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Designs for Active Learning: A Sourcebook of Classroom Strategies for Information Education
Gail Gradowski, Loanne Snavely, Paula Dempsey
Item Number: 978-0-8389-7946-4
Publisher: ACRL
Price: $42.00
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248 pages
8.5" x 11"
ISBN-13: 978-0-8389-7946-4
Year Published: 1998
Also included is a computer disk with the forms, handouts and teaching aids which can be replicated for use in the classroom and also used as guides for designing activities that are appropriate to a local setting. Each includes a description of the activity or strategy, the context in which it is used, handouts and other classroom materials, and classroom time required, plus the name and institutional address of the person who developed the model. These models, which have proven successful in the BI classroom, the computer lab, and other instructional settings, will be useful for any librarian involved in instruction from the high school to the college and research level.
Table of Contents

Active Learning in the Library Instruction Classroom vii
Loanne Snavely
Selected Readings xi
A History of the Project with Acknowledgments xiii

Section I: Basic Library Instruction 1
Edited by Paula R. Dempsey and Janet W. Reit

1. Active Response to Information through an Internal Class Newsgroup 2
Janet McNeil Hurlbert
2. Classification Brainstorming 4
Colleen Bell
3. Crime and Punishment 6
Gail Gradowski
4. Focus on Skills: Using the Classification System and Finding Periodicals 16
Diane Prorak
5. The Five-Minute Letter 23
Janet McNeil Hurlbert
6. The Library Collage 25
Kelley McHenry and Jean Kent
7. Library-ese Glossary Exercise 32
Lisa K. Miller
8. Modeling a Research Strategy: Horizontal and Vertical Thinking 38
John Riddle
9. The Rhythm of Research 45
Gabriela Sonntag
10. Structuring a Session with Questions 50
Lori Mestre
11. Dewey and the Book Covers 52
Christine Drew
12. What’s My (Subject) Line? Or, You Can’t Always Judge a Subject 53 by Its Book Cover!
Janice A. Sauer
13. Question Analysis for Autobiography 55
Randy Burke Hensley

Section II: Searching Indexes and Online Catalogs 59
Edited by William Orme and Kevin M. Roddy

14. Understanding Print and Electronic Indexes 60
Shelle Witten and Lisa K. Miller
15. Introduction to the Online Catalog and Periodical Databases 70
Gale Burrow
16. Understanding How Databases Work by Building One in Class 75
Trish Ridgeway
17. The Content and Character of Print and Electronic Indexes 81
Kristin Ramsdell
18. Searching Print and CD-ROM Indexes: A Comparison 83
Nena V. Thomas
19. “Berry Picking”: Pre-focus Exploration of Student Research Topics 88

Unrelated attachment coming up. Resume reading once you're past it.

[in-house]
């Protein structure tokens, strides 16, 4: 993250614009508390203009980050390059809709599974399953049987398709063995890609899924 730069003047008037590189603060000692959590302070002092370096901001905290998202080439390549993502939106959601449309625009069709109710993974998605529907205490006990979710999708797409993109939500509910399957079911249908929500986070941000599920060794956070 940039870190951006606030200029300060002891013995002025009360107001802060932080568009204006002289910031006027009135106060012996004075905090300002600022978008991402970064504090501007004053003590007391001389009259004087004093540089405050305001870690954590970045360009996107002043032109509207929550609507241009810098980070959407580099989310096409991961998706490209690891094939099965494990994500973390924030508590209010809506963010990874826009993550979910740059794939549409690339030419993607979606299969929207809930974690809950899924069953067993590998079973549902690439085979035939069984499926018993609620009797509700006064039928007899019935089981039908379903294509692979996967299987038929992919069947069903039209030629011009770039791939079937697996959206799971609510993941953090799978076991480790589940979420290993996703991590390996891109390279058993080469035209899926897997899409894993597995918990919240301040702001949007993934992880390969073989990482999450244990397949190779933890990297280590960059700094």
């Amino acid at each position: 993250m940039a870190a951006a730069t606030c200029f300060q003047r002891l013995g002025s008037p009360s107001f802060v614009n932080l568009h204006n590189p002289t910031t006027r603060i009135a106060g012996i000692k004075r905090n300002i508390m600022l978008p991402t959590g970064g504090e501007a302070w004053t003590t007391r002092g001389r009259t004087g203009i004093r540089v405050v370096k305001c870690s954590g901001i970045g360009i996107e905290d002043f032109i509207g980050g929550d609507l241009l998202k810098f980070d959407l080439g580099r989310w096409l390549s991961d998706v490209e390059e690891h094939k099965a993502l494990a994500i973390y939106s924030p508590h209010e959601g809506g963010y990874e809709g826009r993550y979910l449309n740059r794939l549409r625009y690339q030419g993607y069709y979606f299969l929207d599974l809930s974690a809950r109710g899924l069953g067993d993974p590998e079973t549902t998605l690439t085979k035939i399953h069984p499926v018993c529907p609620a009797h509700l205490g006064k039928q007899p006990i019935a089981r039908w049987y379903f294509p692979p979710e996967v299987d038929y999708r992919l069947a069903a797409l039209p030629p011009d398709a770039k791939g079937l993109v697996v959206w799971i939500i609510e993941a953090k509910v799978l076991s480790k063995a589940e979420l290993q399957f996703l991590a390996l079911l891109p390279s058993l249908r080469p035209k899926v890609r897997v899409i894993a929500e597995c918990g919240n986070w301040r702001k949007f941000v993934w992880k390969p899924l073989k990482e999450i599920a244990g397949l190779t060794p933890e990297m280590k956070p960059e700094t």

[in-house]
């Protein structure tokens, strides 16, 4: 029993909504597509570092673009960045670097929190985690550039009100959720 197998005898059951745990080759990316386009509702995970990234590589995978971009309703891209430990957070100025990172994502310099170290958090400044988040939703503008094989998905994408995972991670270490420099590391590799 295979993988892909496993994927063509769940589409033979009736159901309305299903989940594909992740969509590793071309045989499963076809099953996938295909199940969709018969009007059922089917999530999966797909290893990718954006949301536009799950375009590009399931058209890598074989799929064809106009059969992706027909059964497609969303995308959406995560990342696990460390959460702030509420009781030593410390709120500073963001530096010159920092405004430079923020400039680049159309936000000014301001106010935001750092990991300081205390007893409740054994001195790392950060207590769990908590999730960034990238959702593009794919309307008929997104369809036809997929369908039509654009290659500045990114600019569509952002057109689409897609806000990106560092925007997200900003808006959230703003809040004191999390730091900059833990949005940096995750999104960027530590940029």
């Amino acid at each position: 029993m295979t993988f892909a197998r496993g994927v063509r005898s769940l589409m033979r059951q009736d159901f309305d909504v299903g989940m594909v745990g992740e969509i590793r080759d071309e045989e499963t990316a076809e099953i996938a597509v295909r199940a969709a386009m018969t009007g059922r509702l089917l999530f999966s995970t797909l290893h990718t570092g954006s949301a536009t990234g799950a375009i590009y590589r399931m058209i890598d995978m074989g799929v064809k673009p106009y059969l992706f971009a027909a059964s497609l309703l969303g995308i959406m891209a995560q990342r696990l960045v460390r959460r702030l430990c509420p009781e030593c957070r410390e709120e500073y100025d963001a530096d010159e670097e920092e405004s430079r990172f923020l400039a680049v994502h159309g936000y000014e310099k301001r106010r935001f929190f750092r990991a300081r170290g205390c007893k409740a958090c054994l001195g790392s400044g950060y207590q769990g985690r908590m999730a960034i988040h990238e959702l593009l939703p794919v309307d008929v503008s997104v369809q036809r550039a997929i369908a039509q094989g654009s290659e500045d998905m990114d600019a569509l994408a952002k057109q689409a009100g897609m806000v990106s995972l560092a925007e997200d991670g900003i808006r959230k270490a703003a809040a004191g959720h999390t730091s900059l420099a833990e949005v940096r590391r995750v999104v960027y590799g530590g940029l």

Mary Jane Petrowski
20. Involving Group Teams in Selecting Appropriate Databases and Keywords 93
Kimberley Donnelly and Brian Sacolic
21. Constructing Research Statements and Brainstorming for Keywords 98
Stacey Nickell
22. Human versus Machine (“Free-Text”) Indexing 103
Christopher J. Hoeppner
23. Staying Current in Your Field Using Indexes 106
Carol J. Scamman
24. Searching Indexes to Challenge “Expert” Information 112
Karen Paul Topham
25. Teaching Boolean Operators in a Flash Using A Deck of Cards 114
Loanne Snavely
26. Human Boolean Exercise 117
Paula Dempsey and Beth Mark
27. Using an Ordinary Cookie Recipe to Illustrate Boolean Searching 119
Colleen Bell
28. Identifying LC Subject Headings and Using Boolean Operators 123
Stephanie Race
29. Selecting the “Proper” Subject Heading 130
Gary Klein
30. Using Index Citations to Analyze Topic Change over Time 135
Mary Jane Petrowski and Georgia Frank
31. Shattering the Myths of Abstracts and Indexes 137
Gary Klein
32. Collaborative Learning Using Scientific Indexes 139
Christina Peterson
33. Using Multiple Information Sources 142
Diane Prorak

Section III: Search Strategies for the Research Process 145
Edited by Gail Gradowski and Loanne Snavely

34. The Case of Kelly 146
Denise Madland and Carol Hagness
35. Modeling Topic Selection 149
Esther Grassian
36. Think-Pair-Share for Topic Formulation 151
Necia Parker-Gibson
37. The Information Trail: Tracking Current Events 153
Allison Level
38. Understanding Research as a Creative Process 156
Mary Jane Petrowski

Section IV: Evaluation of Library Resources 159
Edited by Michael Blake and Ed Tallent

39. Article Citation Evaluation: A Research Process Framework 160
Keith Gresham
40. The Bibliography: The Tail That Wags Your Paper 170
Patricia Gray
41. Earned Scholarly Average (ESA): How Can I Tell If It Is a Scholarly Source? 171
Randall Schroeder
42. Evaluating Information on the World Wide Web 173
Ann Scholz-Crane
43. Evaluating Internet Sources 179
Karen Paul Topham
44. Using the Online Catalog 180
Donna J. Davidoff and Albert F. Riess
45. Selecting Appropriate Journal Articles 186
Gail Gradowski
46. Turning Instruction Upside Down: Evaluation and Database Search Skills 193
Paula R. Dempsey

Section V: Discipline-Oriented Instruction 193
Edited by Gail Gradowski

47. Flow of Information Exercise for Art Students 195
Monica Fusich
48. Business Resources 196
Margaret Fain and Jeri Traw
49. Authors and Criticism: Exploring Sources While Learning About the Library 198
Corinne Ebbs
50. Marketing Management 202
Elizabeth Lukacs
51. Library Research in the Sciences 212
Jeanne Davidson
52. Computer Science Library Resources Challenge 215
Holle E. Schneider
53. Desperately Seeking Communication Information 222
Gail Gradowski
54. Introducing Women’s Studies Resources 231

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